Ducks, Newburyport by Lucy Ellman

Ducks, Newburyport

Ducks, Newburyport by Lucy Ellmann

My rating: 4 of 5 stars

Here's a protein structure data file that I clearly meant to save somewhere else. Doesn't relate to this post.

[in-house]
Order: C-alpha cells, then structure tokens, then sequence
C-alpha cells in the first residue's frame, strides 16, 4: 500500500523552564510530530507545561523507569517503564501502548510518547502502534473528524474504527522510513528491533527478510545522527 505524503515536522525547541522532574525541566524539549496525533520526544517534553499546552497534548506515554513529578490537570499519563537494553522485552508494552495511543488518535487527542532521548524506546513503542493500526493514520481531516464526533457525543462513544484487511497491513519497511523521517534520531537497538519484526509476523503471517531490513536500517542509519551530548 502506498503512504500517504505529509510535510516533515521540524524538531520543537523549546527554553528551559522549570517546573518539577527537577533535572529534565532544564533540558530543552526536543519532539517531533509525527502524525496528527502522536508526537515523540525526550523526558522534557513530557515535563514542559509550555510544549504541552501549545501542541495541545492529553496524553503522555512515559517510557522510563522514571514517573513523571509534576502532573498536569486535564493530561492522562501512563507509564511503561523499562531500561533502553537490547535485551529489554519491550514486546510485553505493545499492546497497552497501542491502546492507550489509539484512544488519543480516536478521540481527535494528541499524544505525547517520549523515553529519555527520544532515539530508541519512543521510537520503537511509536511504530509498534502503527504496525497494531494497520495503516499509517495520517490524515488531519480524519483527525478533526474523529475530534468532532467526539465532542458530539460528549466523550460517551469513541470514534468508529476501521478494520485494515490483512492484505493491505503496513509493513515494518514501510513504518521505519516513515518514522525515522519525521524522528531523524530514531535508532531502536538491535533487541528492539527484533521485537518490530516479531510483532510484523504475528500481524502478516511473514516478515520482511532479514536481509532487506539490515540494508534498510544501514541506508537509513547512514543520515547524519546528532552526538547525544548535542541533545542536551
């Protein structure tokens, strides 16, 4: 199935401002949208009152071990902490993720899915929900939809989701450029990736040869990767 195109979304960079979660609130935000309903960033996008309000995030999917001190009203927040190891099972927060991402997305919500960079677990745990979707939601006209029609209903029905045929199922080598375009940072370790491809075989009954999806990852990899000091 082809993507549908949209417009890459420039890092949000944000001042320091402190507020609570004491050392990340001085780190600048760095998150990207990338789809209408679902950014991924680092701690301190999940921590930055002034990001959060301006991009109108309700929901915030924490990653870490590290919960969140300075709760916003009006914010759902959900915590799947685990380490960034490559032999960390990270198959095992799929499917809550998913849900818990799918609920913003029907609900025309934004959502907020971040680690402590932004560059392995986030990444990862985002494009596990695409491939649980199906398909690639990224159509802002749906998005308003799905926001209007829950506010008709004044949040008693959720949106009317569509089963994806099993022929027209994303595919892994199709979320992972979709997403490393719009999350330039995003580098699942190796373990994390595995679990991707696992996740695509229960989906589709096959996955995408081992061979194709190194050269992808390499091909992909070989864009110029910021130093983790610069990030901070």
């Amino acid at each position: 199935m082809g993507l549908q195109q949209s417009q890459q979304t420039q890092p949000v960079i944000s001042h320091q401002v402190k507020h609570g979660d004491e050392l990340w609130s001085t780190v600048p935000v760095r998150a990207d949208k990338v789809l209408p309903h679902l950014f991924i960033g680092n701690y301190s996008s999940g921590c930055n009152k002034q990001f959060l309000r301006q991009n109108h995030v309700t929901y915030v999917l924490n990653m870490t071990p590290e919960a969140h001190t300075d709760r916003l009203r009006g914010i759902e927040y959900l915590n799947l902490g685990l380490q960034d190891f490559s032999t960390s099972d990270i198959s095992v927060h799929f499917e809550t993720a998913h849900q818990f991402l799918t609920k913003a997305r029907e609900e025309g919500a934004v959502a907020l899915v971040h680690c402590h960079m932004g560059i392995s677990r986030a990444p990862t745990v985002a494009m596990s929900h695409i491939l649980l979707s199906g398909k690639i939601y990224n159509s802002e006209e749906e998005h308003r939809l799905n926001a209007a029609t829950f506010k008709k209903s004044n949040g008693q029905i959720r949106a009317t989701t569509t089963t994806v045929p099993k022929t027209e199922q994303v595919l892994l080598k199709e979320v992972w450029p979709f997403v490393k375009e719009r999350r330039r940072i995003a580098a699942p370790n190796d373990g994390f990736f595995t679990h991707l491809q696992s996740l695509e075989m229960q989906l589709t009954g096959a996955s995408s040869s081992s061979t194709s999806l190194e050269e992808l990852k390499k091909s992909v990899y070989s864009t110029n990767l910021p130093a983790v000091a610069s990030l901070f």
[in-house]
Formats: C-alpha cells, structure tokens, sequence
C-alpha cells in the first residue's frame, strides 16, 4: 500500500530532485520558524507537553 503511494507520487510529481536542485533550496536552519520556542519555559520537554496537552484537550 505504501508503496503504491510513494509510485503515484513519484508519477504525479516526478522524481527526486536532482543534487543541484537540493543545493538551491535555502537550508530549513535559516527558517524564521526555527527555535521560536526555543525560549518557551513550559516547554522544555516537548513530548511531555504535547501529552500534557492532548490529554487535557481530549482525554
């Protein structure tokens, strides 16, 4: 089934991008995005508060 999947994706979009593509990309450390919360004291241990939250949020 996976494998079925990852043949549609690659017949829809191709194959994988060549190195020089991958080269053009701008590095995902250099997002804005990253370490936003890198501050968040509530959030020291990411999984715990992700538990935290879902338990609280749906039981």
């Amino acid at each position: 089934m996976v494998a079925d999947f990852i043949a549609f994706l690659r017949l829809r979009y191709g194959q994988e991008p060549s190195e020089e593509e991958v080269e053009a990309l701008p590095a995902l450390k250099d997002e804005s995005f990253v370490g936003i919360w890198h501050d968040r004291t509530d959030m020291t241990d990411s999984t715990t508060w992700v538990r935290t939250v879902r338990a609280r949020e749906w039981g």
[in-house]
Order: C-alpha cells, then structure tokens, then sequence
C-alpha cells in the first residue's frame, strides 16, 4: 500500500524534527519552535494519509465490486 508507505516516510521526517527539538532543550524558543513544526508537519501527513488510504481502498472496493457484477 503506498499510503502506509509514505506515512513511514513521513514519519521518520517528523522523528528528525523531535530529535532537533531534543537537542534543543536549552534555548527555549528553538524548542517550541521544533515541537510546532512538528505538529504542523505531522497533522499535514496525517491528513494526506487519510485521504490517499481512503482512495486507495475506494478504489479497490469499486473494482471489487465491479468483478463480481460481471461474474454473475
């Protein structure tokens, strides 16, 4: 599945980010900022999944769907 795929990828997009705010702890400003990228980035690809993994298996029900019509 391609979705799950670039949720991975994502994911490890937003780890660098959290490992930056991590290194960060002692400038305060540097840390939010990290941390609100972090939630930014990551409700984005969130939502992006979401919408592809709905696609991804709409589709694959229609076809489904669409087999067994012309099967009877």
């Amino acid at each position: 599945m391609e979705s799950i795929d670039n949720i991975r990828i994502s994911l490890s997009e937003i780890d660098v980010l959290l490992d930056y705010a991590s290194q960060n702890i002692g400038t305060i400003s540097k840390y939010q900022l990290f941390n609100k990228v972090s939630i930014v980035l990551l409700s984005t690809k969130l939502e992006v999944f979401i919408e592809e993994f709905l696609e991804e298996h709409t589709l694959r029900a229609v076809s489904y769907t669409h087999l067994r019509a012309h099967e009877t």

The fact that it’s a book consisting of an internal monologue of a housewife, the fact that it’s juxtaposed against the story of a lioness in the wild, the fact that ‘the fact that’ reappears so much in the first few pages that you almost recoil in horror at the thought of reading this for the next three million pages, the fact that this is not a slender book, the fact that it’s enormous and makes the TBR pile at the side of your bed swell to twice its size, the fact that ‘the fact that’ starts to disappear within moments, the fact that you think you might hate it but then realise you love it, the fact that this reads like Oulipo meets Sarah Kane meets GBBO, the fact that it’s a stream of consciousness, a stream of feminine domestic noise in a way that just doesn’t exist in literature, the fact that the first time this is broken by something more formally punctuated and structured that you almost feel it in your gut, the fact that for pages this can spin into something avant-garde and borderline ridiculous before spinning right back into the world and making all your senses come alive, the fact that the thought of editing this makes me terrified in a way I cannot begin to articulate, the fact that I would have edited this, just a tad, if I had that thankless job, the fact that this book is, despite that, stylistically remarkable, the fact that it is still rather marvellous and terrifying and brilliant all at once even with its flaws, the fact that it is all of this and so much more besides.

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